The Flower of Maryam (Anastatica hierochuntica) is a small shrub collected across North Africa, Saudi Arabia, Iran, and Pakistan, and among its most popular medicinal uses is its application for childbirth. Whether its medicinal properties encourage dilation, or if it’s a powerful visualization tool for mothers, traditional midwives have used the Flower of Maryam with their laboring mothers for hundreds of years.
Arabic: Keff Maryam (كف مريم), shajarat Maryam (شجرة مريم), shajarat el-talk, keff lala Maryam, keff lala Fatma, yid Fatma, keff el-adhra, bint Ennabi, el-kemcha, kerchoud
English: Flower of Maryam, St. Mary’s flower, resurrection plant, true rose of Jericho (not to be confused with false rose of Jericho, Selaginella lepidophylla), tumbling mustard, resurrection mustard
French: Main de Fatma, rose de Jericho
Malay: Sanggul Fatimah, buah zuriat (“offspring fruit”)
Persian: Gole Maryum, پنجه مریم , Panjeh Maryam
Turkish: Fatima’nin eli, Meryem bitkisi
Urdu: Maryam booti, Maryam ka phool, Nabi booti
A quick glance at its names (below) suggests its religious significance: it is referred to as the “leaf of Maryam” (mother of Jesus), the “hand of Fatima” (daughter of the Prophet ﷺ), as well as simply “daughter of the Prophet ﷺ,” and “resurrection plant.” It is referenced in the Bible in II Kings 19:34-36 and in Psalms 83:13, “make them like tumbleweed,” here referring to the dried twiggy balls of Anastatica that disperse in the wind, scattering its seeds.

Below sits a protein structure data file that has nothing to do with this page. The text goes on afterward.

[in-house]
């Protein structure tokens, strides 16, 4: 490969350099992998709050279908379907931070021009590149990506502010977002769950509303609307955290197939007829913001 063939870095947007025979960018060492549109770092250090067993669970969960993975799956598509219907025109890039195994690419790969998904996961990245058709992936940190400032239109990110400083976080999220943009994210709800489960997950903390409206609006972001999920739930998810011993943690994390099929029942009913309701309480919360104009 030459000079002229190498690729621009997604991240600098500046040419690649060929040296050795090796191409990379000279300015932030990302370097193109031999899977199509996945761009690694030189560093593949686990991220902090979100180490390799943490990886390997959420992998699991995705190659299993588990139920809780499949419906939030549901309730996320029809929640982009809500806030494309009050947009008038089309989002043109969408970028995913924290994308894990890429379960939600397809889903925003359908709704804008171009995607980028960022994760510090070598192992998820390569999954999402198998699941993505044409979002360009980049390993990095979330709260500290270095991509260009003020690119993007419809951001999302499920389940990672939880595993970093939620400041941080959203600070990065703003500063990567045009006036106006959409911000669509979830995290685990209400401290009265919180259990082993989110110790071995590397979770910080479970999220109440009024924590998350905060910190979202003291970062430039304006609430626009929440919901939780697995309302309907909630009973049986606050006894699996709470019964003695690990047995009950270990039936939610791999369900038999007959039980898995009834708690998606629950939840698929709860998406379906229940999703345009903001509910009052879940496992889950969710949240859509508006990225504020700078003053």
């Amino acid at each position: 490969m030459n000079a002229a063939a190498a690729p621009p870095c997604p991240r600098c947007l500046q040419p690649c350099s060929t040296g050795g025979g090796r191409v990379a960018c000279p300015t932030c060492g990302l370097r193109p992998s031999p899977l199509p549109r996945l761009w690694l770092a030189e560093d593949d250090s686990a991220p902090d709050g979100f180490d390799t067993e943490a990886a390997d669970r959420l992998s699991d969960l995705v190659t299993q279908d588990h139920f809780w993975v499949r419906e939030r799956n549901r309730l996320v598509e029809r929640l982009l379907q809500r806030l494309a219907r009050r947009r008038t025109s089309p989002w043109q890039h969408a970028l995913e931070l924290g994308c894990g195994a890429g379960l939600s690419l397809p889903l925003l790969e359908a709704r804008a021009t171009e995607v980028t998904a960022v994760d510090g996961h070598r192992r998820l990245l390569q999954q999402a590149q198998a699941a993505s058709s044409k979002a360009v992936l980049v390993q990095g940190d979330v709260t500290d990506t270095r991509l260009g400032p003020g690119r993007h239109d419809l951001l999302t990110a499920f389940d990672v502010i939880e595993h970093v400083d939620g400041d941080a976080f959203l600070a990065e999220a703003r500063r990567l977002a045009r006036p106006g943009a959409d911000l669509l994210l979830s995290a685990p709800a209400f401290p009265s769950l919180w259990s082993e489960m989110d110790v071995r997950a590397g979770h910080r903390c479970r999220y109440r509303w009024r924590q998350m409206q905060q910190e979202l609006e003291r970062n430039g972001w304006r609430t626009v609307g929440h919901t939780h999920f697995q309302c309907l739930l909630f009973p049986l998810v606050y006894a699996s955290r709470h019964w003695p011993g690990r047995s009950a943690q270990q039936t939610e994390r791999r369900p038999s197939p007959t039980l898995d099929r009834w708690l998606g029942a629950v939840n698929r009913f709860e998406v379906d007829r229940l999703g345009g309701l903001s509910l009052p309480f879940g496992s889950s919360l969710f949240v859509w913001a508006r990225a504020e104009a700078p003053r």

Anastatica is notable for its ability to survive in arid conditions—it simply dries up into a ball and awaits the next rain, at which point it reveals small slender leaves and tiny white flowers. It is hygroscopic; its branches immediately reconstitute in the presence of water. It is picked (leaves, woody parts, and seeds) from February to April from shallow gravel desert soils and allowed to dry.
As a medicinal preparation, it is reconstituted in water and taken internally for colds, as an emmenagogue (to bring on menstruation), for epilepsy, uterine hemorrhage, and to bring pain relief and support for childbirth. In some places, it is burned as an incense during labor, made into a powder mixed with olive oil and honey, and as a liquid from fresh leaves is used as a treatment for conjunctivitis and other problems of the eye. It has also made its way to Europe where it is used in Christmas celebrations. It is also used medicinally in countries where it does not grow; in Malaysia, it is commonly used for childbirth, where many women purchase herbal preparations directly from traditional midwives.
Its constituents including alkaloids, anastatins, bioflavonoids, glucosinolates, saponins, sterols/triterpenes, and tannins. It also contains a number of elements useful for pregnancy and labor, including calcium, magnesium, potassium, zinc, and iron; in particular, calcium and magnesium work together to coordinate and regulate smooth muscle contractions.